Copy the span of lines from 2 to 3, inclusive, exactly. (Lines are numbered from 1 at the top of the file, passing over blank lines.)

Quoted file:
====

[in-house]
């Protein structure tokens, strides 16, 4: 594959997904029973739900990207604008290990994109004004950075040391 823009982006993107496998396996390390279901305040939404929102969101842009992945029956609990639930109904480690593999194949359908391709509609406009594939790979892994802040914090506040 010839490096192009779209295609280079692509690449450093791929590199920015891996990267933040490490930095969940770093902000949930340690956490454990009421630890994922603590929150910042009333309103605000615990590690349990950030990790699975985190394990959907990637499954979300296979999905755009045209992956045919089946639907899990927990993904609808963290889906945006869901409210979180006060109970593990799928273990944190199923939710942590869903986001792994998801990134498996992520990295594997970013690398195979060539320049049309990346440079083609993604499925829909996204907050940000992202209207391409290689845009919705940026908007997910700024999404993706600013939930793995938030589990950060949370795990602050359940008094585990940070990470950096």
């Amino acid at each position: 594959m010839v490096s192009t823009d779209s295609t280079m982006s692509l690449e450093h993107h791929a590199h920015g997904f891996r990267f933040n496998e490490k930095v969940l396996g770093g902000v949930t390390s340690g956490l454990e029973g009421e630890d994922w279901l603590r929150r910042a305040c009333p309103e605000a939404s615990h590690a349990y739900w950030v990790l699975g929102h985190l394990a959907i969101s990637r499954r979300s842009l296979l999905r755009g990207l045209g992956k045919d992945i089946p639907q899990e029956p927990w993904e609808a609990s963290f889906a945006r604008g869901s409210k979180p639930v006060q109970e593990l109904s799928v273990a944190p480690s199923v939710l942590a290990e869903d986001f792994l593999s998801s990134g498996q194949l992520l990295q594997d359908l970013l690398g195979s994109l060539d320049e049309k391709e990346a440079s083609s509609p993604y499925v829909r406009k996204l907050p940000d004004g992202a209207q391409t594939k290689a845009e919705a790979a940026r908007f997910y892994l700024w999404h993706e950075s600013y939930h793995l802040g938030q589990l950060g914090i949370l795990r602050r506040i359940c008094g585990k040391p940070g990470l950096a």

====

């Protein structure tokens, strides 16, 4: 594959997904029973739900990207604008290990994109004004950075040391 823009982006993107496998396996390390279901305040939404929102969101842009992945029956609990639930109904480690593999194949359908391709509609406009594939790979892994802040914090506040 010839490096192009779209295609280079692509690449450093791929590199920015891996990267933040490490930095969940770093902000949930340690956490454990009421630890994922603590929150910042009333309103605000615990590690349990950030990790699975985190394990959907990637499954979300296979999905755009045209992956045919089946639907899990927990993904609808963290889906945006869901409210979180006060109970593990799928273990944190199923939710942590869903986001792994998801990134498996992520990295594997970013690398195979060539320049049309990346440079083609993604499925829909996204907050940000992202209207391409290689845009919705940026908007997910700024999404993706600013939930793995938030589990950060949370795990602050359940008094585990940070990470950096």
């Amino acid at each position: 594959m010839v490096s192009t823009d779209s295609t280079m982006s692509l690449e450093h993107h791929a590199h920015g997904f891996r990267f933040n496998e490490k930095v969940l396996g770093g902000v949930t390390s340690g956490l454990e029973g009421e630890d994922w279901l603590r929150r910042a305040c009333p309103e605000a939404s615990h590690a349990y739900w950030v990790l699975g929102h985190l394990a959907i969101s990637r499954r979300s842009l296979l999905r755009g990207l045209g992956k045919d992945i089946p639907q899990e029956p927990w993904e609808a609990s963290f889906a945006r604008g869901s409210k979180p639930v006060q109970e593990l109904s799928v273990a944190p480690s199923v939710l942590a290990e869903d986001f792994l593999s998801s990134g498996q194949l992520l990295q594997d359908l970013l690398g195979s994109l060539d320049e049309k391709e990346a440079s083609s509609p993604y499925v829909r406009k996204l907050p940000d004004g992202a209207q391409t594939k290689a845009e919705a790979a940026r908007f997910y892994l700024w999404h993706e950075s600013y939930h793995l802040g938030q589990l950060g914090i949370l795990r602050r506040i359940c008094g585990k040391p940070g990470l950096a």